Dr Nikki Verrills' research into a key signalling switch in cancer cells could provide an important breakthrough in treatment.
As a young undergraduate studying science, Dr Nikki Verrills had intentions of transferring to medicine. Then, she discovered a passion for laboratory research and realised she could effectively fight disease on another front.
"In the end I have achieved the best of both worlds," the biochemist and cancer researcher points out. "I am still in the medical field helping patients by contributing to the development of better treatments but I am also able to pursue my interest in lab work, which I find fascinating."
Verrills has certainly found her niche. Since completing her PhD in 2005 she has worked largely full-time in academic research, collecting a clutch of early career awards, fellowships and major grants in recognition of her groundbreaking research into leukaemia and breast cancer. She studies the molecular pathways of cancer, identifying genes and proteins in cancer cells in order to make comparisons between normal cells and cancer cells. She also analyses differences between cancer cells that respond well to drug treatments and those that do not.
"If scientists can identify proteins that are different in cancerous cells, or in drug-resistant cells, then we can design drugs to target those differences – drugs that will specifically kill cancerous cells but not normal cells," she explains. "That is fundamental cancer research, but most cancer drugs work by turning off a particular protein, or inactivating it. What is novel about our work is that we have targeted a protein that needs to be switched back on."
That protein is phosphatase 2A, or PP2A, which comes from a class of proteins known as 'tumour suppressors'. Normally, they act as a stop signal to inhibit the growth of cancerous cells. In leukaemia cells, however, PP2A is inactive, so the cancer cells continue to proliferate.
In 2007, Verrills worked with collaborators in the United States to prove that the drug FTY720 could effectively switch PP2A on in patients with chronic myeloid leukaemia (CML) – therefore stopping the cancer's spread without affecting the body's healthy cells. This year she was awarded a $360,000 grant from the Cure Cancer Australia Foundation and Cancer Council NSW to apply that research to a different cancer, acute myeloid leukaemia (AML), which has a very poor survival rate.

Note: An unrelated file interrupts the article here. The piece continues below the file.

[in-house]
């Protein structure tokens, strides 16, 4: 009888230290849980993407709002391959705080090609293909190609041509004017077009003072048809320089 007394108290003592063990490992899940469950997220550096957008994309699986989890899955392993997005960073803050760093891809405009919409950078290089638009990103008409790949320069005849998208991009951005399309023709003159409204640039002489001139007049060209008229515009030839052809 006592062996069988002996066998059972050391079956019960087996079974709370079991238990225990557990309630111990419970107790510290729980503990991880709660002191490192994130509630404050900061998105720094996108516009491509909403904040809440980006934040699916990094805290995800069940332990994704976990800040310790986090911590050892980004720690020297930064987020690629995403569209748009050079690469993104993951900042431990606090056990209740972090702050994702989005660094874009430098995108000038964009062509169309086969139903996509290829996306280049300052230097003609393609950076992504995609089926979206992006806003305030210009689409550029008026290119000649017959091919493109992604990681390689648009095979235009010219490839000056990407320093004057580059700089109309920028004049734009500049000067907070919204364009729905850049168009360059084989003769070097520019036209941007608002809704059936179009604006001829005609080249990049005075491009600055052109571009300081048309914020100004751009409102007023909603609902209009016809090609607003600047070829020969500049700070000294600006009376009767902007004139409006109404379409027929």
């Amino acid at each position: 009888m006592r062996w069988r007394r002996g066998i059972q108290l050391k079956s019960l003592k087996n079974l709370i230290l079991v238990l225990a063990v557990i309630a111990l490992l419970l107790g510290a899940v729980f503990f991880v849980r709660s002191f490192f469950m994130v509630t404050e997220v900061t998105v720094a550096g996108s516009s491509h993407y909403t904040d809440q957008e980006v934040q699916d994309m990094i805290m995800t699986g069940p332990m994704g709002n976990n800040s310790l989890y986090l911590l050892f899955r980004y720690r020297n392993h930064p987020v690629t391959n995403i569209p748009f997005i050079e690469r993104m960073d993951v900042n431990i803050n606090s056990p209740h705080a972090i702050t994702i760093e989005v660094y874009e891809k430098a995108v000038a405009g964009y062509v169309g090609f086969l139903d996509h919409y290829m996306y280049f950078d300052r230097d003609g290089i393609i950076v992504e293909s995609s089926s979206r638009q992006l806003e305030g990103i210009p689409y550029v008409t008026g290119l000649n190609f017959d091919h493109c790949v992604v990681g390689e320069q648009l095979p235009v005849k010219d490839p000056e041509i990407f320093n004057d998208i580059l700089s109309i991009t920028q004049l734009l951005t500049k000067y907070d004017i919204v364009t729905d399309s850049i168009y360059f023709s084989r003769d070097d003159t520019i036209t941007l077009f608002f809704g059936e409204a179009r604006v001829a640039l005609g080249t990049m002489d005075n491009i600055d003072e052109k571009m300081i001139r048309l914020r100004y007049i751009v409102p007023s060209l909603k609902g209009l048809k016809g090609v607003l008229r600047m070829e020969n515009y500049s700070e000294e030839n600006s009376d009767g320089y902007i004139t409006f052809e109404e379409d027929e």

"There is a real urgency to find new treatments for AML because the vast majority of patients are resistant to chemotherapy and will die of the disease," Verrills asserts. The grant will allow Verrills and her team to test FTY720 and other drugs in different sub-types of AML, and move their work from the laboratory into clinical trials.
"Another focus of our work is establishing exactly how these types of drugs work," she outlines. "We know the end result is that they increase activity of PP2A but we want to advance the knowledge in this field by finding out specifically how they do that. Also, we know from literature that this class of proteins is important in a lot of solid tumours, so it is likely that this research will be applicable to other cancers as well."
Verrills has received ongoing support from high-profile national cancer organisations and has forged collaborations with key research groups in Australia and internationally. She also works closely with colleagues in the University's Centres for Cancer and Chemical Biology and through her links with the Hunter Medical Research Institute (HMRI) has established important working relationships with cancer specialists and haematologists. Her articles are published in internationally prominent journals and she has been recognised with a Voiceless Eureka Prize for Research for her commitment to minimising the use of animals in laboratory work.
Verrills' doctoral studies into chemotherapy resistance in childhood leukaemia led to a Peter Doherty Postdoctoral Fellowship from the National Health and Medical Research Council in 2006. In the same year she was the inaugural recipient of a Hunter Medical Research Foundation grant for young cancer researchers. She is currently supported by an Early Career Researcher Fellowship with the Cancer Institute of NSW.
Verrills gained exposure during her doctoral studies to cutting-edge scientific techniques used at the Australian Proteomic Analysis Facility, in Sydney, becoming one of the first researchers in the country to use Difference In-Gel Electrophoresis (DIGE). This technique allows simultaneous analysis of proteins in cancerous, non-cancerous and control cells and vastly improves the efficiency and accuracy of testing.
The scientist admits that work/life balance is an elusive concept given her demanding research career, two young daughters and family interest in a vineyard (in which her husband Michael De Iuliis, a fellow scientist, is chief winemaker). But she praises the support of the University of Newcastle, which has allowed her to maintain the momentum of her research while juggling life's other commitments.
"Not only has the University supported me but it has also shown a lot of confidence in me, which is critical for career advancement," Verrills acknowledges. "I have my own research group and I have reached the stage of being an independent researcher much earlier than I probably would have anywhere else."
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